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2009 Inept Award


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Back in 2007, an idea struck me. One of the most phenomenal batting lines of all time occurred and a yearly award needed to occur to honor such ineptitude. Nick Punto of the Minnesota Twins batted an ungodly .210/.291/.271 (.562) in over 500 PA at predominantly 3B. This was remarkable. Remarkable to be that bad, and to be that bad and get so much playing time. The Minnesota Twins stubbornness in replacing him was amazing. He was clearly horrible, but they just didn't care. A new word was established in 2007 to describe this kind of player personnel move which is in a sense, "totally horribly awesome." That word is Puntolicious. And every year, a new Nick Punto must be crowned.


In 2008, we had two strong candidates to replace Punto. Michael Bourn qualified, and had a .588 OPS. But even more amazing, Willy Taveras had a .604 OPS and managed to steal more bases (68) than score runs (64), in Colorado. You can click HERE, or my signature, to see the write up of last years winner.


But all good things must come to an end, and Willy Taveras and his .559 OPS in 2009 did not qualify. He tapped out 80 PA below qualification, at 422. He surely would have repeated with such a performance, but we can't make exceptions to qualifying as a batter.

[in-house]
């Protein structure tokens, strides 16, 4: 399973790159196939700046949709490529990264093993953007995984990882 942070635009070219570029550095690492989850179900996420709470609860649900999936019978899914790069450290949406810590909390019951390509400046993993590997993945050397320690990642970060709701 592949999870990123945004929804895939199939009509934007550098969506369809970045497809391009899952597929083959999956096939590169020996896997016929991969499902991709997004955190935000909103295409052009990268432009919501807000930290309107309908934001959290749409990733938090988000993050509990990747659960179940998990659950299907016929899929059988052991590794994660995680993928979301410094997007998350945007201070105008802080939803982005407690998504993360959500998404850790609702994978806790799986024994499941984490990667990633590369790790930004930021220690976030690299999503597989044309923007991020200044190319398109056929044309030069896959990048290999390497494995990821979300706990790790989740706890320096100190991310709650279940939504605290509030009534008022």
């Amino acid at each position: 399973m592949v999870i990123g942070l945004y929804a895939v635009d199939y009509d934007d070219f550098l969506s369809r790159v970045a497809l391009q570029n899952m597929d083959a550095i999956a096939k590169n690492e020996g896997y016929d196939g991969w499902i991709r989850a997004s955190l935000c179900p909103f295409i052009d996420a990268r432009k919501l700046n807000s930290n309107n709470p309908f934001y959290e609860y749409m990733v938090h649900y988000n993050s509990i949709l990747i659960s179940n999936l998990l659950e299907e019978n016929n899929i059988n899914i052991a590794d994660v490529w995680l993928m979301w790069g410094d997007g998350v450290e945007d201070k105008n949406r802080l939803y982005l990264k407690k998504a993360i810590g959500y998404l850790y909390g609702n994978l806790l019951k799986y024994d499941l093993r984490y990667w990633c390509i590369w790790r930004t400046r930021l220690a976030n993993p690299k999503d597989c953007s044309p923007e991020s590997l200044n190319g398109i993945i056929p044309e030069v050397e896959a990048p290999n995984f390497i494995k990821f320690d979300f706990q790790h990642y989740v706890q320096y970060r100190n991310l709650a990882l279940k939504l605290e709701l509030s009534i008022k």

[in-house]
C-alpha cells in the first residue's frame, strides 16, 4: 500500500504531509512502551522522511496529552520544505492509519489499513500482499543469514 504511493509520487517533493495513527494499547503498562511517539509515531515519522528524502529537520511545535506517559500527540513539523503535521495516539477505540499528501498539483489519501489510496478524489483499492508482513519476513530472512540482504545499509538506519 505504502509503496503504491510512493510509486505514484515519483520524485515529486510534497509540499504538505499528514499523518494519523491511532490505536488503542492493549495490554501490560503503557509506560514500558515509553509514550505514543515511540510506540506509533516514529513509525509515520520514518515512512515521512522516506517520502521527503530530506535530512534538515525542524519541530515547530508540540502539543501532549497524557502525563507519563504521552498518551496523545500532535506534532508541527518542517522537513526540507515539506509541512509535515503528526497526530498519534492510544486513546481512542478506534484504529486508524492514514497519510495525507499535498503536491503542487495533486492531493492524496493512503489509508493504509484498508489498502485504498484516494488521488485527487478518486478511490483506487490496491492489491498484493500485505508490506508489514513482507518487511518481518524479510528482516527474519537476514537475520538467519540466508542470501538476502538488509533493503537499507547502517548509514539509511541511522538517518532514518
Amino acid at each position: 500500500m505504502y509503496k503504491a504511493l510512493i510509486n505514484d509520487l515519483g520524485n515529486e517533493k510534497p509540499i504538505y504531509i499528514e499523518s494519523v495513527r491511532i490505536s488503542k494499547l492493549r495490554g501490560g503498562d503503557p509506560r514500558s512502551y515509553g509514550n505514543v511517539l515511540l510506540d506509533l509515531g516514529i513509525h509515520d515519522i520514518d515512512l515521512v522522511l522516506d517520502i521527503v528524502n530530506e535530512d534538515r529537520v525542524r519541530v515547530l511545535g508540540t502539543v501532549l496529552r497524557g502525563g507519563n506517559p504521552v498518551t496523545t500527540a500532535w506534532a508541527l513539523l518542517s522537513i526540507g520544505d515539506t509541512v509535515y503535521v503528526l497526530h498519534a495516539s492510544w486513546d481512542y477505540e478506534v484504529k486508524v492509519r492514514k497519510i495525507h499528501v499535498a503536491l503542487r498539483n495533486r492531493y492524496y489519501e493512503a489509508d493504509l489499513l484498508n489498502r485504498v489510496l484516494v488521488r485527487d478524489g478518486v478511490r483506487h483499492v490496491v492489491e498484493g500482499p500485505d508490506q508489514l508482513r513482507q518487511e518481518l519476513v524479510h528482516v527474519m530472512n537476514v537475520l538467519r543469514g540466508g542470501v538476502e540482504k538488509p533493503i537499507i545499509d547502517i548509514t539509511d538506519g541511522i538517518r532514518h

Now, there were a lot of bad players in 2009. A lot was expected out of BJ Upton, Alex Rios, and Russel Martin, and they all failed miserably with .680-.681 OPS marks and pathetic other peripherals. These were just bad starters though. Others, like Randy Winn, Jason Kendall, and the immortal David Eckstein, hustled there way to even more pathetic .630-.670 OPS, but still couldn't even finish in the top three of most puntolicious baseball players.


Former all star Edgar Renteria somehow forgot how to hit, and achieved a stellar .250/.307/.328 line. Good thing he signed that contract before 2009!


Yuniesky Betancourt hit .245/.274/.351. That wins lowest OBP of the year hands down and would in most years make him the winner, but someone was actually worse than him. Betancourt was not a liability on the base paths, stealing 3, getting caught 3 times, and getting picked off once. He also on the intangibility meter, presumably made a ton of productive outs whiffing only 44 times and constantly putting heavy pressure on the defense. This was a truly horrible year, but there was shockingly one worse.


I think I speak for everybody. What. The. Hell?




Emilio? You not only managed a league low .252/.303/.308 (.611) OPS, you did it from third base! At least Renteria and Betancourt can say, yo we're shortstops. We're paid to field suuuuuuucker. The next closest 3B was Jhonny Peralta with 80 more OPS points, and he played a third of his games at SS. Feliz was next worst, and he's arguably the best defender in baseball so he gets some plus value there. Then Brandon Inge had 110 OPS points and hit 27 HR. As Mark McGwire showed us, everybody loves Dingers! Bonifacio, you weren't just the worst at your postion. You were the worst player at 3B since Vinny Castilla had a .616 OPS in 2002!!! Well done! And congratulations to the Marlins for not moving you despite better options, like shifting around Uggla/Coghlan/Cantu/G. Sanchez/Carroll to try and get any positive production from the hot corner, because god damn, they love your speed that much.